Armed with top-shelf specs and a dual camera with portrait mode, Samsung prepares to battle the iPhone 8.
Update, September 5: Read the rated review of the Samsung Galaxy Note 8.
There's a lot riding on the Samsung Galaxy Note 8's glossy, curved shoulders, two rear cameras and digital S Pen stylus.
The Galaxy Note 8 has to wash away the bad taste of last year's battery-burning Note 7 double-recall. It has to outshoot every other phone with a set of dual cameras that's already out there. And finally, Samsung's highest-end phone needs to outshine the LG V30, Google Pixel 2 and iPhone 8 , while also convincing buyers to choose it over the cheaper Galaxy S8 and Galaxy S8 Plus .
See what I mean? Tough work.
From what I've seen of the Note 8 so far, it stands a fighting chance at doing all three. The phone itself satisfies all the requirements of today's modern, high-powered handset, with its bright, 6.3-inch screen, twin rear cameras with portrait mode, a top-of-the-line-processor, wireless charging and water resistance. There's also external storage and its S Pen stylus has a handful of new tricks you can use to write, draw and navigate the screen. And did I mention the headset jack? There's one of those, too. (Nudge, nudge, iPhone 7.)
As the first new, (hopefully) safe Note since the Note 5 in 2015 -- remember, Samsung skipped the Note 6 name in favor of the Note 7 -- you'd expect the Note 8 to go big, silencing the naysayers and rewarding the fans. After all, Note buyers are the Samsung's biggest mobile cheerleaders, "the most energetic, engaged, loyal consumers," according to Justin Denison, a senior VP of product marketing and strategy at Samsung.
Instead of splashing out, though, Samsung played it safe. The Note 8's battery is smaller than 2016's model, in part to keep from repeating last year's fatal mistake.
There are also a lot of carry-overs from the Galaxy Note 7 and Galaxy S8 that keep the Note 8 from feeling truly fresh. For example, the S Pen stylus only adds a few more tricks, none of which will set off industry shockwaves. (They're still fun, though. More on that below.) And then there's the awkward placement of that fingerprint sensor. Sorry, rumor junkies, it hasn't moved under the screen after all. Why Samsung chose to replicate the worst design shortfall of its earlier phone is beyond me; the Note 8 is a large phone that'll have you stretching for the sensor. Or else you'll give up and use a different way to unlock the phone and green-light Samsung Pay.
The twin rear cameras are the only major feature that's truly new, and they're a first for any Samsung phone. But dual cameras are now so common in high-end handsets that they've quickly become the norm. Samsung's implementation, however, is really promising, and it takes Apple's Portrait Mode to the next level. That's tentatively a notch in Samsung's belt. (And again, much more on this below.)
I can't wait to fully test the Galaxy Note 8's new twin cameras, battery life and hidden tricks. At first glance, it's an attractive, fully featured device for power users who are looking for the ultimate in handheld computing. In a lot of ways, the Note 8 is the Galaxy Note 7 we should have had, but with a modern camera experience that promises something extra.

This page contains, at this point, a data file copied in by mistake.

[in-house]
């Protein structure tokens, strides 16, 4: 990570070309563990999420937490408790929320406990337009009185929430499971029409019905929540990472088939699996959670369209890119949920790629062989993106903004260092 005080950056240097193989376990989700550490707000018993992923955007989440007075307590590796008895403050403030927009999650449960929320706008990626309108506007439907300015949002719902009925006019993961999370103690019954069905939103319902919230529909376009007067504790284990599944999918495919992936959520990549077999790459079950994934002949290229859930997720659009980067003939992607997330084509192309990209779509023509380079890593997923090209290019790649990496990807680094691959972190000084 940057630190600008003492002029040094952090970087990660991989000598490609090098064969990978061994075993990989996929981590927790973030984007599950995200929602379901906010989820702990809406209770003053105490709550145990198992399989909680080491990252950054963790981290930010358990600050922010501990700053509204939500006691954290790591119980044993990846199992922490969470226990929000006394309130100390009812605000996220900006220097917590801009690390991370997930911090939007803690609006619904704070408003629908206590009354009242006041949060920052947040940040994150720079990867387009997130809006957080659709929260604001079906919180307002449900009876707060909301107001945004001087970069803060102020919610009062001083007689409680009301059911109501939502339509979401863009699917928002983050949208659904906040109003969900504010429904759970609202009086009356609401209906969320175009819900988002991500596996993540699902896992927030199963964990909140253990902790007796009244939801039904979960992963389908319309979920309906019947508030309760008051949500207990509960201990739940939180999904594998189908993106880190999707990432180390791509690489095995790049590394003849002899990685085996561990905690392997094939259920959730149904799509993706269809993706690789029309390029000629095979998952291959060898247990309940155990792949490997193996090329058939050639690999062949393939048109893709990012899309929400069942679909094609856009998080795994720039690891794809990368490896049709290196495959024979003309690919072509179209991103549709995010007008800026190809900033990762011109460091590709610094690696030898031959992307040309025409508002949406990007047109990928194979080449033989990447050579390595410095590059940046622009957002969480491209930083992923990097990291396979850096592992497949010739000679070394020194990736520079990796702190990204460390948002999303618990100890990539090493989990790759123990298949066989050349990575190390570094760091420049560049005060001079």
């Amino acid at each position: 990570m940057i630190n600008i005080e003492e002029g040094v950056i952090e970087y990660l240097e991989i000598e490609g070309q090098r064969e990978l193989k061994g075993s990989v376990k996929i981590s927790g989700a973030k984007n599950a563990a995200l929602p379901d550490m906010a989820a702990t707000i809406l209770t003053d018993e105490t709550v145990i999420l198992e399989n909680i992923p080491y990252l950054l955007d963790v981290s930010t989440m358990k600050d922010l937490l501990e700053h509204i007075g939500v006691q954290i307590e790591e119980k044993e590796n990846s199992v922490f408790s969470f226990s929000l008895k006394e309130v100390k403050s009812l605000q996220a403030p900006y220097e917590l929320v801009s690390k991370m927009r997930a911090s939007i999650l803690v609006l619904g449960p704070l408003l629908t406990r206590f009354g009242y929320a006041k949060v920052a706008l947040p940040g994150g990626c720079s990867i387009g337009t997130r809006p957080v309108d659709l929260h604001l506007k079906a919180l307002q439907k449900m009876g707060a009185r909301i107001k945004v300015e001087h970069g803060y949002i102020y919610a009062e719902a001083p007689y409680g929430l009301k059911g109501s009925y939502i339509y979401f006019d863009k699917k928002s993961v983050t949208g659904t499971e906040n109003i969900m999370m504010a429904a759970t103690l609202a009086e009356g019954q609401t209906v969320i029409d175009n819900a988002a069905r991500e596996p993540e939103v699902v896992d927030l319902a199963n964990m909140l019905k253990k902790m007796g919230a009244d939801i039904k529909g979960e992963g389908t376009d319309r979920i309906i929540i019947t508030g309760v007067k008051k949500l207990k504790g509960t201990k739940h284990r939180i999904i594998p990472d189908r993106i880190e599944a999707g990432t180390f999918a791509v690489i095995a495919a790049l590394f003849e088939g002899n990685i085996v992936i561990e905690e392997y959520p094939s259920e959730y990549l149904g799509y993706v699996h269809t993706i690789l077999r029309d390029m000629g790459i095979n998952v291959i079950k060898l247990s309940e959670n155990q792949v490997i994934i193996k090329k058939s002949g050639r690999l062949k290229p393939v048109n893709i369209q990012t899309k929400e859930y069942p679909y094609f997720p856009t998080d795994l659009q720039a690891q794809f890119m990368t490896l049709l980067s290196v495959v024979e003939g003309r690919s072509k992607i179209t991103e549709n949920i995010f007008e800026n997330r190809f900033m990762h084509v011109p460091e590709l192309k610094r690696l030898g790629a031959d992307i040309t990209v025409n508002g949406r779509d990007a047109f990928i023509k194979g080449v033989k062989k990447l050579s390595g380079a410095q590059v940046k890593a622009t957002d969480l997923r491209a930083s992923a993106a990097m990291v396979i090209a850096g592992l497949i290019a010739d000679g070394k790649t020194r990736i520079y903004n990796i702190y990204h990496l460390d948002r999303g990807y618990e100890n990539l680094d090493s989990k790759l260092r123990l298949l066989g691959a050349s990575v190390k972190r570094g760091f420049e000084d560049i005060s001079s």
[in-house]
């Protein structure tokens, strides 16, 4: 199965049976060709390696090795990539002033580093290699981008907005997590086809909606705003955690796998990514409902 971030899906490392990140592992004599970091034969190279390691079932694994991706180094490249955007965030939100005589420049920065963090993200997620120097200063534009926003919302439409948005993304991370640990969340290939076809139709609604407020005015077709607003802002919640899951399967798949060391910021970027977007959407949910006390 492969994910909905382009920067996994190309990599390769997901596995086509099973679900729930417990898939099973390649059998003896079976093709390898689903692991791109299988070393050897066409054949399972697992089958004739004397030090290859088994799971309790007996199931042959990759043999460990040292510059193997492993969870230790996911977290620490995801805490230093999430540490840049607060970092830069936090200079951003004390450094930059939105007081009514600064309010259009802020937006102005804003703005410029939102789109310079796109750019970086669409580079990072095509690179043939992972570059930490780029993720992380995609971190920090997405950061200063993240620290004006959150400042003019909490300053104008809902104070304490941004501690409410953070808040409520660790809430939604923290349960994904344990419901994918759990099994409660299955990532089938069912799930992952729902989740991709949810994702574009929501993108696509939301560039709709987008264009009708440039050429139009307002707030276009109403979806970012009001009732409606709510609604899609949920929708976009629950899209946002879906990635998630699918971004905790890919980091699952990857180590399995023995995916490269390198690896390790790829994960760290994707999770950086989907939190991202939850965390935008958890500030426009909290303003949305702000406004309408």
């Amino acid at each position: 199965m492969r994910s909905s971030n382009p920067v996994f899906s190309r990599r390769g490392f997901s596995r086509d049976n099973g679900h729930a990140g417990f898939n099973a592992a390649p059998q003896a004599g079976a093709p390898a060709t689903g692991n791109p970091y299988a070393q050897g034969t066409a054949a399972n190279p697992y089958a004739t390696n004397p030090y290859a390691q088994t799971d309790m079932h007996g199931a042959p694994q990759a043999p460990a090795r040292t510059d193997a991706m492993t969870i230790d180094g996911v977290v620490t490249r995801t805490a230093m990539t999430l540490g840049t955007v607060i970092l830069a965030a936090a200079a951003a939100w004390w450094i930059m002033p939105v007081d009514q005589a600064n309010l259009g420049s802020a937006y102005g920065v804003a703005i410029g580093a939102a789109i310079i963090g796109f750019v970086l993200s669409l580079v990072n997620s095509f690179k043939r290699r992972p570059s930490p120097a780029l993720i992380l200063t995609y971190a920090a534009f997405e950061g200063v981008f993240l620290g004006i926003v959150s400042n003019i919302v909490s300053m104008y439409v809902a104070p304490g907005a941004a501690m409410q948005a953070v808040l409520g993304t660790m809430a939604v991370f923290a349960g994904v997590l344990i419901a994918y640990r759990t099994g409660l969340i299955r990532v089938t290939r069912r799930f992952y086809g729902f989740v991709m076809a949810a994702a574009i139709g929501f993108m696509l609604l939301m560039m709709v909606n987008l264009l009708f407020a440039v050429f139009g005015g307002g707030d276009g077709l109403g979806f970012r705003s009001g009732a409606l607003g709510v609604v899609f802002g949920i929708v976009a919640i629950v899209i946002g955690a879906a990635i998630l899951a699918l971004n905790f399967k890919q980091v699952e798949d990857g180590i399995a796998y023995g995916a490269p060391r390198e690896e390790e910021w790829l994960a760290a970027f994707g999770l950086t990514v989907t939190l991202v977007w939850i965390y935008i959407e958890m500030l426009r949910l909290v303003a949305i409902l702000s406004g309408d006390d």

There's just one final sticking point, and that's price. The Note series is typically Samsung's costliest phone, an expense that Samsung justifies with the most cutting-edge features and a heap of stylus tricks. This could work in Samsung's favor if the iPhone 8, Google Pixel 2 and LG V30 also cost a bundle. Or, the relatively high price could backfire if more buyers go for the Galaxy S8 Plus instead. Sure, the S8 Plus has only one rear camera and no stylus, but it's otherwise about the same, for a little less cash.
Read on for a breakdown of the Galaxy Note 8's specs, and photo-taking capabilities and S Pen features. For a full comparison with today's top phones, skip to the end.
And remember, our final verdict on whether the Note 8 is worth the price will come after we've received a review unit and had a chance to fully test the phone.
Absolutely excellent news for original Note 7 owners: Samsung will grant a discount on the Note 8 as an apology for the hassle of having returned your last phone. The big catch? This is currently for US customers only. It's a good start, and one we hope Samsung will extend to other affected buyers worldwide.
Note 7 owners who go to Samsung.com will receive an instant trade-in value of up to $425 (about £330 or $AU540) when you upgrade your current phone for a Galaxy Note 8. It's gratifying to see Samsung make good with 2016's endangered, inconvenienced buyers. Moreover, it's the final step Samsung needed to take to finally put the Note 7 disaster to rest.
Preorders start Aug. 24, and the phone goes on sale Sept. 15 in the US, UK, South Korea and other select countries. It'll roll out globally through October.
All US buyers who preorder the phone will get a fast wireless charger and a 128GB microSD card or a Gear 360 . This has nothing to do with being a Note 7 owner, it's available to everyone. More details here.
You'll be able to buy the phone through carriers, Samsung.com and other retailers. Samsung is also doing something different and immediately selling the Galaxy Note 8 unlocked rather than waiting weeks or months to offer an unlocked option.